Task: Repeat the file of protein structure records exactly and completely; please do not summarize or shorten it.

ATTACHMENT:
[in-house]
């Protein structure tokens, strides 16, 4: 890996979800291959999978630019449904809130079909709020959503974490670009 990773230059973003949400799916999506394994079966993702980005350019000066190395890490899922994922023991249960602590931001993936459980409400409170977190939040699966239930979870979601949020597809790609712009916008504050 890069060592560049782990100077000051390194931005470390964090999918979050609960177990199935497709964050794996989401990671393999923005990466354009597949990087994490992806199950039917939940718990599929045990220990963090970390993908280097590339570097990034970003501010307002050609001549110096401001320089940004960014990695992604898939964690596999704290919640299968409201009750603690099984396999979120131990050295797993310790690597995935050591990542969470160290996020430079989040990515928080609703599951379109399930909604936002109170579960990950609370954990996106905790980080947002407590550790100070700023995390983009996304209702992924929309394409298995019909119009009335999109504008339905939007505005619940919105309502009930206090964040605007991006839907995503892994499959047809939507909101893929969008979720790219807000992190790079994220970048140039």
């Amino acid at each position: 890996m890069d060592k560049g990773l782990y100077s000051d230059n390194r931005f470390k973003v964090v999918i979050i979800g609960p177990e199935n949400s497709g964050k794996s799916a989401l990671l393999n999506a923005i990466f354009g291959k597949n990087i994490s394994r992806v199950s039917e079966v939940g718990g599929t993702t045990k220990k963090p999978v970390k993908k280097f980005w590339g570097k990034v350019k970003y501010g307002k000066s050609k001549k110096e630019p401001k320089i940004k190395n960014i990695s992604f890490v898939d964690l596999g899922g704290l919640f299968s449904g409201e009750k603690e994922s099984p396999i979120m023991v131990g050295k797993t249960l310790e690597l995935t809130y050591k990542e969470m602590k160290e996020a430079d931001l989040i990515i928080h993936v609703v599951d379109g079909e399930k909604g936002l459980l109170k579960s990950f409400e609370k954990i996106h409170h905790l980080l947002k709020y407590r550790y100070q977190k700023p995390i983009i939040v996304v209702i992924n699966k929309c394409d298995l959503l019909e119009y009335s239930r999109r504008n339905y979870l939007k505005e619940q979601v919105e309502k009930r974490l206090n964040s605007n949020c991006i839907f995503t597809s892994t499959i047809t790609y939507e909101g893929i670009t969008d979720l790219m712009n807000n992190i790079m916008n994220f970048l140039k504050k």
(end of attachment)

[in-house]
């Protein structure tokens, strides 16, 4: 890996979800291959999978630019449904809130079909709020959503974490670009 990773230059973003949400799916999506394994079966993702980005350019000066190395890490899922994922023991249960602590931001993936459980409400409170977190939040699966239930979870979601949020597809790609712009916008504050 890069060592560049782990100077000051390194931005470390964090999918979050609960177990199935497709964050794996989401990671393999923005990466354009597949990087994490992806199950039917939940718990599929045990220990963090970390993908280097590339570097990034970003501010307002050609001549110096401001320089940004960014990695992604898939964690596999704290919640299968409201009750603690099984396999979120131990050295797993310790690597995935050591990542969470160290996020430079989040990515928080609703599951379109399930909604936002109170579960990950609370954990996106905790980080947002407590550790100070700023995390983009996304209702992924929309394409298995019909119009009335999109504008339905939007505005619940919105309502009930206090964040605007991006839907995503892994499959047809939507909101893929969008979720790219807000992190790079994220970048140039």
């Amino acid at each position: 890996m890069d060592k560049g990773l782990y100077s000051d230059n390194r931005f470390k973003v964090v999918i979050i979800g609960p177990e199935n949400s497709g964050k794996s799916a989401l990671l393999n999506a923005i990466f354009g291959k597949n990087i994490s394994r992806v199950s039917e079966v939940g718990g599929t993702t045990k220990k963090p999978v970390k993908k280097f980005w590339g570097k990034v350019k970003y501010g307002k000066s050609k001549k110096e630019p401001k320089i940004k190395n960014i990695s992604f890490v898939d964690l596999g899922g704290l919640f299968s449904g409201e009750k603690e994922s099984p396999i979120m023991v131990g050295k797993t249960l310790e690597l995935t809130y050591k990542e969470m602590k160290e996020a430079d931001l989040i990515i928080h993936v609703v599951d379109g079909e399930k909604g936002l459980l109170k579960s990950f409400e609370k954990i996106h409170h905790l980080l947002k709020y407590r550790y100070q977190k700023p995390i983009i939040v996304v209702i992924n699966k929309c394409d298995l959503l019909e119009y009335s239930r999109r504008n339905y979870l939007k505005e619940q979601v919105e309502k009930r974490l206090n964040s605007n949020c991006i839907f995503t597809s892994t499959i047809t790609y939507e909101g893929i670009t969008d979720l790219m712009n807000n992190i790079m916008n994220f970048l140039k504050k």